Tag Archives: steve jobs

Flowers for a CEO

6 Oct

I heard the news of Steve Jobs passing along with countless others, on Twitter. A lone questioning tweet appeared, then a trickle, then the news cascaded down the stream. If you had just arrived on earth to witness it you’d be forgiven for thinking a beloved humanitarian fighting injustice and suffering had been assassinated.

Steve Jobs Apple silhouetteAs Apple’s figurehead and spokesman he didn’t invent any of Apple’s industry changing products, nor did he design them, he was the CEO. Which makes it all the more incredible that customers fans have been leaving flowers outside Apple stores in remembrance and people from countries all over the world are still flooding social networks with micro memorials.

Steve Jobs wasn’t just one of the greatest American CEOs, he was a true visionary.

The people who knew him describe his relentless drive to innovate, to push the people he worked with to improve every aspect of what they were working on, to do things differently. Not to give people what they wanted, but to bring them new products that they would love.

That he did this at the expense of profit led to him being fired by the Apple board in 1985. His return with his visionary leadership style intact made Apple what it is today. That’s what makes him one of the greatest American CEOs, but that doesn’t explain the genuine grief evident in the social sphere.

For me that’s explained in his ability to elevate form over function in a world that is increasingly focused on ROI, efficiency & the ruthless pursuit of cost-cutting.

We have an emotional response to design in a way we never will with an list of impressive specifications. With his drive, every Apple product touched by his vision shines. It’s what led Apple to be elevated to not just a global company, but a movement. And movements are driven by emotion. Few people leave such an amazing legacy.

Advertisements

iPad = More Caviar

28 Jan

 

Apple iPad, giant iPhone, iTablet, iLaptop, iNetbook, If you know me, you’re already aware that if there’s a bandwagon – I’m probably going to jump on it.  So when the official announcement about Apple’s newest toy came out yesterday, I was giddy as a school girl. 

Here’s a quick look back to see how Apple was able to go from a niche product, with hardcore fans, to a product that the rest of the market struggles to keep up with – and many more hardcore fans (lovingly referred to as Fanbois).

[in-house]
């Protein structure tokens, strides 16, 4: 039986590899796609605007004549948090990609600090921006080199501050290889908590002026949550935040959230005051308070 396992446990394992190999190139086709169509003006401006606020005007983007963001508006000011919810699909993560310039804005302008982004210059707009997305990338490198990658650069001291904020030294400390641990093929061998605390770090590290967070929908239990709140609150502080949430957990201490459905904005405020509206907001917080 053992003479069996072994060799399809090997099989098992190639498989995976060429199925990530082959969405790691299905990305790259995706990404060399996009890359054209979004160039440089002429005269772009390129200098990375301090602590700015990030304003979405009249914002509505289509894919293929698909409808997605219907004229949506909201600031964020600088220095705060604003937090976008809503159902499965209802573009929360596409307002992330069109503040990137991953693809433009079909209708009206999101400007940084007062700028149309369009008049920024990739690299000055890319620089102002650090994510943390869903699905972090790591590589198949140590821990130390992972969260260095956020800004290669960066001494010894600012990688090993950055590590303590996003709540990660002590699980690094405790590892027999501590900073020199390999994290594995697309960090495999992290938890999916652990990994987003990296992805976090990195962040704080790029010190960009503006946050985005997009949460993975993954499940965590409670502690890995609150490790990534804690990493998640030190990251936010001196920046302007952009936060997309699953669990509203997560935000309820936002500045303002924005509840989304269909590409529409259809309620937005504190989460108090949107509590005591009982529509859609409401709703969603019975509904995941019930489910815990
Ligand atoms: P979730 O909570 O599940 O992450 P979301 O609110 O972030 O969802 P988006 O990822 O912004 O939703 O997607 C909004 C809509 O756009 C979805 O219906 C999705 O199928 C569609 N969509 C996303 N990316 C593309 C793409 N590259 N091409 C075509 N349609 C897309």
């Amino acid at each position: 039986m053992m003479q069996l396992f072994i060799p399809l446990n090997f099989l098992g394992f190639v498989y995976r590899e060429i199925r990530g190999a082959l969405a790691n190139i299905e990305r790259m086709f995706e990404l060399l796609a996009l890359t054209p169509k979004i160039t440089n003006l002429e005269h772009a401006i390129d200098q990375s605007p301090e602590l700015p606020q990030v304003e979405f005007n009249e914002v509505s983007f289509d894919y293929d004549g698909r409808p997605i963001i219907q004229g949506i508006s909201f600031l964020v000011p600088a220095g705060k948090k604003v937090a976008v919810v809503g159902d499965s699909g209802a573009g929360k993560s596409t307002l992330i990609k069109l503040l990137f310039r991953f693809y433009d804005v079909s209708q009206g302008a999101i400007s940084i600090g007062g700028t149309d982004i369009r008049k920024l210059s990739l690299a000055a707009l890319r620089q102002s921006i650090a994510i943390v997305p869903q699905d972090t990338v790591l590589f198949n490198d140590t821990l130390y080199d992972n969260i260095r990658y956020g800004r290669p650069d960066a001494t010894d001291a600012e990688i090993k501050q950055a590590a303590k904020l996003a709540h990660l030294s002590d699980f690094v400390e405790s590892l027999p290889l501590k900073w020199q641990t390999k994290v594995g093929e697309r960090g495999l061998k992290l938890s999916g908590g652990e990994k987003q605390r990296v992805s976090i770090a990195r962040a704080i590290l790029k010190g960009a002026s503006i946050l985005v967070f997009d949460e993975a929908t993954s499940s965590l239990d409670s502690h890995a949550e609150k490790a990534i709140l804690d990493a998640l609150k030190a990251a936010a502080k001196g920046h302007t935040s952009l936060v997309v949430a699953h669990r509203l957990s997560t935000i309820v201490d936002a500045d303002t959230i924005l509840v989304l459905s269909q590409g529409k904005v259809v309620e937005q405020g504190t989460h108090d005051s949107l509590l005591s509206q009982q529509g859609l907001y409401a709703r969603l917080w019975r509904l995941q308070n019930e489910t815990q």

On Dec 5, 2000, Apple announced that their Q1 revenue was expected to be around $1 billion, with a net loss of between $220 – $225 million, and expectations for fiscal 2001 were to be around $6 – $6.5 billion.

I love this quote from the May 21 edition of Business Week :

Jobs’s focus on selling just a few consumer Macs has helped boost profits, but it is keeping Apple from exploring potential new markets. And his perfectionist attention to aesthetics has resulted in beautiful but pricey products with limited appeal outside the faithful: Apple’s market share is a measly 2.8%. "Apple’s problem is it still believes the way to grow is serving caviar in a world that seems pretty content with cheese and crackers," gripes former Chief Financial Officer Joseph Graziano.

Damn those folks at Apple – wanting to give you more than you expected…

On October 23, 2001, the day Apple announced the first iPod, who would have guessed that in less than a decade Apple would become synonymous with usability, innovation, and effective branding.

With generation after generation, the iPod continued to evolve with the rest of the Apple offerings.  By either providing more innovation or a decreased price, and sometimes both, Apple was able to expand their fan base exponentially.  Continuing to provide caviar to those willing to try it.

Apple had two big announcements this week, the second was the much heralded iPad, but the real announcement came at the beginning of the week “If you annualize our quarterly revenue, it’s surprising that Apple is now a $50+ billion company,” said Mr Steve Jobs, Apple’s CEO. “ I don’t think anyone is really that surprised.

There are two ways to look at this:

  1. Steve Jobs is a visionary; a strategic master guaranteed to succeed
  2. Steve Jobs is the luckiest SOB on the planet

If you want to be the Steve Jobs on your team, do you have a plan to evolve your brand, or are you planning on being lucky?

Do you have any caviar for your customers?